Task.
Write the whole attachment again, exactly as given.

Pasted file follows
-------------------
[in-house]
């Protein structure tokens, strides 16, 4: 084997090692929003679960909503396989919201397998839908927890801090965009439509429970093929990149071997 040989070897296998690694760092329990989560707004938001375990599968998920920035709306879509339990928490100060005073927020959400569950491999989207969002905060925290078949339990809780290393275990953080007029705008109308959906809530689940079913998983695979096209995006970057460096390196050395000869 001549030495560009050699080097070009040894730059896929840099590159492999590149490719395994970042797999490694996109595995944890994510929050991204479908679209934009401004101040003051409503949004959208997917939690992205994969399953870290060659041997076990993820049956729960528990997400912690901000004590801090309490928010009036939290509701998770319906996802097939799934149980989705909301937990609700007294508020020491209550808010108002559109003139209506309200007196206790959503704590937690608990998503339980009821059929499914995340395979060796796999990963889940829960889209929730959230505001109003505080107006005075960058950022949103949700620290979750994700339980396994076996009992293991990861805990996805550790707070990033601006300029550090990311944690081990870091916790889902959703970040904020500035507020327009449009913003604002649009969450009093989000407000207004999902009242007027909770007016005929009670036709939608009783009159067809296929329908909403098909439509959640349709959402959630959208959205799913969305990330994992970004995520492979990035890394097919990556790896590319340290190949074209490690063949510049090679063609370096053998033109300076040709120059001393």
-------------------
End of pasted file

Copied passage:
[in-house]
């Protein structure tokens, strides 16, 4: 084997090692929003679960909503396989919201397998839908927890801090965009439509429970093929990149071997 040989070897296998690694760092329990989560707004938001375990599968998920920035709306879509339990928490100060005073927020959400569950491999989207969002905060925290078949339990809780290393275990953080007029705008109308959906809530689940079913998983695979096209995006970057460096390196050395000869 001549030495560009050699080097070009040894730059896929840099590159492999590149490719395994970042797999490694996109595995944890994510929050991204479908679209934009401004101040003051409503949004959208997917939690992205994969399953870290060659041997076990993820049956729960528990997400912690901000004590801090309490928010009036939290509701998770319906996802097939799934149980989705909301937990609700007294508020020491209550808010108002559109003139209506309200007196206790959503704590937690608990998503339980009821059929499914995340395979060796796999990963889940829960889209929730959230505001109003505080107006005075960058950022949103949700620290979750994700339980396994076996009992293991990861805990996805550790707070990033601006300029550090990311944690081990870091916790889902959703970040904020500035507020327009449009913003604002649009969450009093989000407000207004999902009242007027909770007016005929009670036709939608009783009159067809296929329908909403098909439509959640349709959402959630959208959205799913969305990330994992970004995520492979990035890394097919990556790896590319340290190949074209490690063949510049090679063609370096053998033109300076040709120059001393």